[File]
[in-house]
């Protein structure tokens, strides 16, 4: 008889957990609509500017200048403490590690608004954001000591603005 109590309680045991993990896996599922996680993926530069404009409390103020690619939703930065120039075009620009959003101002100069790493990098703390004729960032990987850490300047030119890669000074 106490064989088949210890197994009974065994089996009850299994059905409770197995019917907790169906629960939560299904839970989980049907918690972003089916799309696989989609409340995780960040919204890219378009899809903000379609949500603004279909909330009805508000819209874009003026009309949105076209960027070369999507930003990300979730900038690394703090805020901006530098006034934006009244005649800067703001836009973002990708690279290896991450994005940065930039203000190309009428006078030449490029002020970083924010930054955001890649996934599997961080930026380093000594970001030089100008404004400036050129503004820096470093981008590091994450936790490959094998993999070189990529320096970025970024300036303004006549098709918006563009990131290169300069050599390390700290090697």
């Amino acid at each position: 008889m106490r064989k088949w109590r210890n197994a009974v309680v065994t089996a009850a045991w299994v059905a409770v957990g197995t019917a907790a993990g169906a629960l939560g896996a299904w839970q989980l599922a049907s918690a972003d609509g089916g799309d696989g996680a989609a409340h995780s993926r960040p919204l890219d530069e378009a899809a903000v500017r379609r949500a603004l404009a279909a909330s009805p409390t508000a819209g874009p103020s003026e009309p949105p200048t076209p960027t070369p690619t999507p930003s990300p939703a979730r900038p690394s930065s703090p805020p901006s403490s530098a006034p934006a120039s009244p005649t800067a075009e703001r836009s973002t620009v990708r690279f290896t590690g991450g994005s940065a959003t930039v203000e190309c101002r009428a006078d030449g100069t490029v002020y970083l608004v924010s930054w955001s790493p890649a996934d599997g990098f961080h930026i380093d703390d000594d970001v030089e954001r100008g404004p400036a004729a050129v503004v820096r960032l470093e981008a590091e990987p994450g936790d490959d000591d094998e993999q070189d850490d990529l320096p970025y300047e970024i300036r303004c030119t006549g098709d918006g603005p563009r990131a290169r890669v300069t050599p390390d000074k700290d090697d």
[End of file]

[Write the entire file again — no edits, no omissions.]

[in-house]
């Protein structure tokens, strides 16, 4: 008889957990609509500017200048403490590690608004954001000591603005 109590309680045991993990896996599922996680993926530069404009409390103020690619939703930065120039075009620009959003101002100069790493990098703390004729960032990987850490300047030119890669000074 106490064989088949210890197994009974065994089996009850299994059905409770197995019917907790169906629960939560299904839970989980049907918690972003089916799309696989989609409340995780960040919204890219378009899809903000379609949500603004279909909330009805508000819209874009003026009309949105076209960027070369999507930003990300979730900038690394703090805020901006530098006034934006009244005649800067703001836009973002990708690279290896991450994005940065930039203000190309009428006078030449490029002020970083924010930054955001890649996934599997961080930026380093000594970001030089100008404004400036050129503004820096470093981008590091994450936790490959094998993999070189990529320096970025970024300036303004006549098709918006563009990131290169300069050599390390700290090697």
């Amino acid at each position: 008889m106490r064989k088949w109590r210890n197994a009974v309680v065994t089996a009850a045991w299994v059905a409770v957990g197995t019917a907790a993990g169906a629960l939560g896996a299904w839970q989980l599922a049907s918690a972003d609509g089916g799309d696989g996680a989609a409340h995780s993926r960040p919204l890219d530069e378009a899809a903000v500017r379609r949500a603004l404009a279909a909330s009805p409390t508000a819209g874009p103020s003026e009309p949105p200048t076209p960027t070369p690619t999507p930003s990300p939703a979730r900038p690394s930065s703090p805020p901006s403490s530098a006034p934006a120039s009244p005649t800067a075009e703001r836009s973002t620009v990708r690279f290896t590690g991450g994005s940065a959003t930039v203000e190309c101002r009428a006078d030449g100069t490029v002020y970083l608004v924010s930054w955001s790493p890649a996934d599997g990098f961080h930026i380093d703390d000594d970001v030089e954001r100008g404004p400036a004729a050129v503004v820096r960032l470093e981008a590091e990987p994450g936790d490959d000591d094998e993999q070189d850490d990529l320096p970025y300047e970024i300036r303004c030119t006549g098709d918006g603005p563009r990131a290169r890669v300069t050599p390390d000074k700290d090697d």